He's a jerk for resorting to deadly force. I wasn't there, and neither were any of you, but I strongly suspect that there could have been a resolution to this conflict which left both rabbits and dog alive.
    No, he's not a jerk for "resorting to deadly force." The article mentions that this problem had been continuous - and he'd obviously let the matter go for a while. The dog's owner is the guilty party. Period. It's sad for the dog, but the livestock owner doesn't exactly like coming upon his animals and seeing their guts hanging out, throats slashed, legs broken. The reality of dog attacks on livestock is horrific.

    Rallycairn - you need to read up on Virginia law. Shooting a dog passing through your property - whether or not that dog is a hunting dog - is a crime. The law only permits the shooting of a dog if it is in the act of chasing, harassing, or killing livestock.
    Brothers and sisters, I bid you beware
    Of giving your heart to a dog to tear.
    -Rudyard Kipling


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  4. #44
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    Quote Originally Posted by Bluey View Post
    Not necessarily powerful.
    Assault weapons is just the name anti gun people love to use, sounds so dangerous, but the real name is semi automatic.
    Those come, like all guns, in different calibers, some wimpy ones too.
    I know. I got a semi automatic assault rifle, caliber 22...

    In any case, you want an accurate weapon when you shoot live things to possibly render them dead....
    Quote Originally Posted by Mozart View Post
    Personally, I think the moderate use of shock collars in training humans should be allowed.


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  5. #45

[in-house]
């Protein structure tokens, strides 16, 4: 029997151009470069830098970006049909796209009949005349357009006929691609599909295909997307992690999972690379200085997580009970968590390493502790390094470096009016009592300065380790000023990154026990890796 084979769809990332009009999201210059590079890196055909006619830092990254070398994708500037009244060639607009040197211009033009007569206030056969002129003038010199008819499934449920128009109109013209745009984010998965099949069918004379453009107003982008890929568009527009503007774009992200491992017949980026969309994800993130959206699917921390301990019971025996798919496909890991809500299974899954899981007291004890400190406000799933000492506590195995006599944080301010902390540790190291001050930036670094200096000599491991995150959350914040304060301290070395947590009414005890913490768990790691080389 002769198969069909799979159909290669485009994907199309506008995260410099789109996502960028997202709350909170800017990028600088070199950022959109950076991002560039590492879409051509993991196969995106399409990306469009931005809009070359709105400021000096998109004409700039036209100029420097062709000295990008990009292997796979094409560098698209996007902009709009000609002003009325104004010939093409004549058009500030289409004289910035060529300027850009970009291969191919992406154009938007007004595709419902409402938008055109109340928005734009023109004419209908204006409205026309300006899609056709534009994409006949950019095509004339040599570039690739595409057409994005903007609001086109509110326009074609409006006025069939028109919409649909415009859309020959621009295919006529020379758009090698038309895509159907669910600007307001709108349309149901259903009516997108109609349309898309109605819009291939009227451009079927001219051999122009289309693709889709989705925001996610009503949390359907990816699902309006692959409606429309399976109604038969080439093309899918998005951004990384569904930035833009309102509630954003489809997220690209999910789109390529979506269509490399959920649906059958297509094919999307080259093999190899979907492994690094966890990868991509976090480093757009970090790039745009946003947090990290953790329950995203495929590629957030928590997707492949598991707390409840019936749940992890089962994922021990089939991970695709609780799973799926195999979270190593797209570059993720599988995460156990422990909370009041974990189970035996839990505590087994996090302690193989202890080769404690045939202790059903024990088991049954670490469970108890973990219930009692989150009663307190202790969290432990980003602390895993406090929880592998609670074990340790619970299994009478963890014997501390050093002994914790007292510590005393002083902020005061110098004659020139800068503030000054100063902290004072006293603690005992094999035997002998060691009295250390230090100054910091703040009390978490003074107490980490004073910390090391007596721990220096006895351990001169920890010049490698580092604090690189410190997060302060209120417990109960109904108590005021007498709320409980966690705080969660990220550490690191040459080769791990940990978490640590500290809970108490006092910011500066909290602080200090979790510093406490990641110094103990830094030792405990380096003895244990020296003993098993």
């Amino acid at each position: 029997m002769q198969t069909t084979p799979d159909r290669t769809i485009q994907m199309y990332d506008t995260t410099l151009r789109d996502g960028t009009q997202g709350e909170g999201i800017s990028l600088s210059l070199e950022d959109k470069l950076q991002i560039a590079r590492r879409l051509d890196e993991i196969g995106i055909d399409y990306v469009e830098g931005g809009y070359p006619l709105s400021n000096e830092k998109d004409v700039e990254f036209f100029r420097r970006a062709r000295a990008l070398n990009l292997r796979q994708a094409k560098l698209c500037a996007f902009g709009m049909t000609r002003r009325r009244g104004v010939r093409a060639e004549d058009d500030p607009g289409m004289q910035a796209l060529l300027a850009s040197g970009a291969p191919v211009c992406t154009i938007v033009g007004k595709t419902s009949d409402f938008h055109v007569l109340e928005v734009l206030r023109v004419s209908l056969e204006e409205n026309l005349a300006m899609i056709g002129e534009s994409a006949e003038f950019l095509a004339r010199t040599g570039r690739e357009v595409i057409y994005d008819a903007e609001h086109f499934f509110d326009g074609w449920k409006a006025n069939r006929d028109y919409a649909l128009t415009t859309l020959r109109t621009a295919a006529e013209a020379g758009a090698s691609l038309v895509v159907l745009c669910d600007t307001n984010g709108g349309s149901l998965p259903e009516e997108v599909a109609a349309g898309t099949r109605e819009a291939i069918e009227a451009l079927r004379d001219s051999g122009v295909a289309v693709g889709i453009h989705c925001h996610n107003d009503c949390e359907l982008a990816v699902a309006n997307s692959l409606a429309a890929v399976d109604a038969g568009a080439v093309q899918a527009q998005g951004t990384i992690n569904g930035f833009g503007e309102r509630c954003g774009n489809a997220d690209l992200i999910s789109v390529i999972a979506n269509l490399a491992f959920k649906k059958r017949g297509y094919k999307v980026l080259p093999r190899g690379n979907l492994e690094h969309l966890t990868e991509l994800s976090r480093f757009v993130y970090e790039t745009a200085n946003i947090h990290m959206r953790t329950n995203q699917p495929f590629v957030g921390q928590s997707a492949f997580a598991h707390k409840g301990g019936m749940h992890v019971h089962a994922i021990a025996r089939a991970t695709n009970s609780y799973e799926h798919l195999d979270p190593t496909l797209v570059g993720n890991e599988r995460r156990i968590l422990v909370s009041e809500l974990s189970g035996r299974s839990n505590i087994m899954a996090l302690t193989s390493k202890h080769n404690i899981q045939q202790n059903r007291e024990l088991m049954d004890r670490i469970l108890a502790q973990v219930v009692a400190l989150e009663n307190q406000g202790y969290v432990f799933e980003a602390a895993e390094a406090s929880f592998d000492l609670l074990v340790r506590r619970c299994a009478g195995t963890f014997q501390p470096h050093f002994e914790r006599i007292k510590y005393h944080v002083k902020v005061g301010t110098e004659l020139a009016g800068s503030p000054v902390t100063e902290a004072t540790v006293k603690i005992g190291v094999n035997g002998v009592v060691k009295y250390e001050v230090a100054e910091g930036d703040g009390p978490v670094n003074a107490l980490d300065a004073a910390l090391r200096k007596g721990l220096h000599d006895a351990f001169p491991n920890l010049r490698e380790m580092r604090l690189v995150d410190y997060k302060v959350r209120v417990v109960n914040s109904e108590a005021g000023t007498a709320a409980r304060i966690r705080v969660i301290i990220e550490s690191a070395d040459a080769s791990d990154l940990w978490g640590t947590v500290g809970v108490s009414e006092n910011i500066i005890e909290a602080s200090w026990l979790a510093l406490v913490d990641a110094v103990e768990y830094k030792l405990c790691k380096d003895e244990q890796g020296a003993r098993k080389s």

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    Sad the dog had to die at the dog owners expense. I have a couple of big hound dogs running around my neighborhood. They have GPS collars on and the owners are pushing them through the woods hunting. They terrorize my horses, cats, chickens and my other dogs. They ran my horses thru the fence last time. I sure hope they don't come around when I am not home, running my horses through the fence and my horses getting out on the road or something. If my barn doors weren't closed they would have had a couple chicken dinners last time. The chickens are able to squeeze in the barn with the doors shut out of harms way. Next time they come around they have a few bullets with their name on them.

    Wanted to add that if a dog really wants to get into a chicken or rabbit coop then it will. We had it happen to our little chickens, the dogs tore down the coop fence and killed all the chickens. The dogs even got into our FENCED yard, a 4ft privacy fence they had to get over. That is how we found the owners of the dogs, because they were still in our yard and had collars on. The police never did anything about it. My dad took the dead chickens over to the dog owners in a box and left them at their house and told them to keep their dogs locked up or it would be the dogs in the box next time. They didn't like this and called the police on us. No charges were filed, but the police were more mad at my dad for "threatening" the dog owners then they were at the dog owners for letting their dogs run the neighborhood killing chickens.


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  6. #46
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    Quote Originally Posted by vacation1 View Post